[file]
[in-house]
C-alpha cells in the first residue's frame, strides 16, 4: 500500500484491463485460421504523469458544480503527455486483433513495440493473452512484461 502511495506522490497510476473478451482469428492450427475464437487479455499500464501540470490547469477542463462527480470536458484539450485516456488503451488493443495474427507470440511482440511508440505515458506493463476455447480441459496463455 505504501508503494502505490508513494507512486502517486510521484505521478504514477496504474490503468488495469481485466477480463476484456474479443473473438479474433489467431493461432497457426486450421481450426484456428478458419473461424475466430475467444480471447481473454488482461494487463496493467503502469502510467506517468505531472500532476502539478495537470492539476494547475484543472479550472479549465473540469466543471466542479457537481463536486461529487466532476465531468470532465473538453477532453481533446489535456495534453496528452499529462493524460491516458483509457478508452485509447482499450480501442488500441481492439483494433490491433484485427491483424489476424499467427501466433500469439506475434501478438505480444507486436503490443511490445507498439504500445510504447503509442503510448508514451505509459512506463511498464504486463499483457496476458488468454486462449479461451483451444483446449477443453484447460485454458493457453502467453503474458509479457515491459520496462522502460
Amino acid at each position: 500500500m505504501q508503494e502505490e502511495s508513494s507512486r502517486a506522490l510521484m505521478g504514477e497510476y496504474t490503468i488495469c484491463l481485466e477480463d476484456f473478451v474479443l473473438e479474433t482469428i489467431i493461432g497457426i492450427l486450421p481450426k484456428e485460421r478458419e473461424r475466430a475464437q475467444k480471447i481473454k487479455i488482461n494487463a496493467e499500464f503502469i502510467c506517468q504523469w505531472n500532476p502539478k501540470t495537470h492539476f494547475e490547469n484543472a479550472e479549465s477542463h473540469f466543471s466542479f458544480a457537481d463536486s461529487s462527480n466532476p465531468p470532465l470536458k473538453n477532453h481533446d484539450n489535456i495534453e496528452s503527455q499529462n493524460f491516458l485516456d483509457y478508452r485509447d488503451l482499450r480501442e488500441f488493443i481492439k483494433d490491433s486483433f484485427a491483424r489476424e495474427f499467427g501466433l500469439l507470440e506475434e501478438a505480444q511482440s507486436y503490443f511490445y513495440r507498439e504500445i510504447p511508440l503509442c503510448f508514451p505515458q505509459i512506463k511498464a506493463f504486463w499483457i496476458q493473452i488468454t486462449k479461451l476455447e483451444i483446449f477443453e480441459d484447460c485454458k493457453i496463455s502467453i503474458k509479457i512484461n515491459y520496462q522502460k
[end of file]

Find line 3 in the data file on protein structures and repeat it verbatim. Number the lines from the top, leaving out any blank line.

Amino acid at each position: 500500500m505504501q508503494e502505490e502511495s508513494s507512486r502517486a506522490l510521484m505521478g504514477e497510476y496504474t490503468i488495469c484491463l481485466e477480463d476484456f473478451v474479443l473473438e479474433t482469428i489467431i493461432g497457426i492450427l486450421p481450426k484456428e485460421r478458419e473461424r475466430a475464437q475467444k480471447i481473454k487479455i488482461n494487463a496493467e499500464f503502469i502510467c506517468q504523469w505531472n500532476p502539478k501540470t495537470h492539476f494547475e490547469n484543472a479550472e479549465s477542463h473540469f466543471s466542479f458544480a457537481d463536486s461529487s462527480n466532476p465531468p470532465l470536458k473538453n477532453h481533446d484539450n489535456i495534453e496528452s503527455q499529462n493524460f491516458l485516456d483509457y478508452r485509447d488503451l482499450r480501442e488500441f488493443i481492439k483494433d490491433s486483433f484485427a491483424r489476424e495474427f499467427g501466433l500469439l507470440e506475434e501478438a505480444q511482440s507486436y503490443f511490445y513495440r507498439e504500445i510504447p511508440l503509442c503510448f508514451p505515458q505509459i512506463k511498464a506493463f504486463w499483457i496476458q493473452i488468454t486462449k479461451l476455447e483451444i483446449f477443453e480441459d484447460c485454458k493457453i496463455s502467453i503474458k509479457i512484461n515491459y520496462q522502460k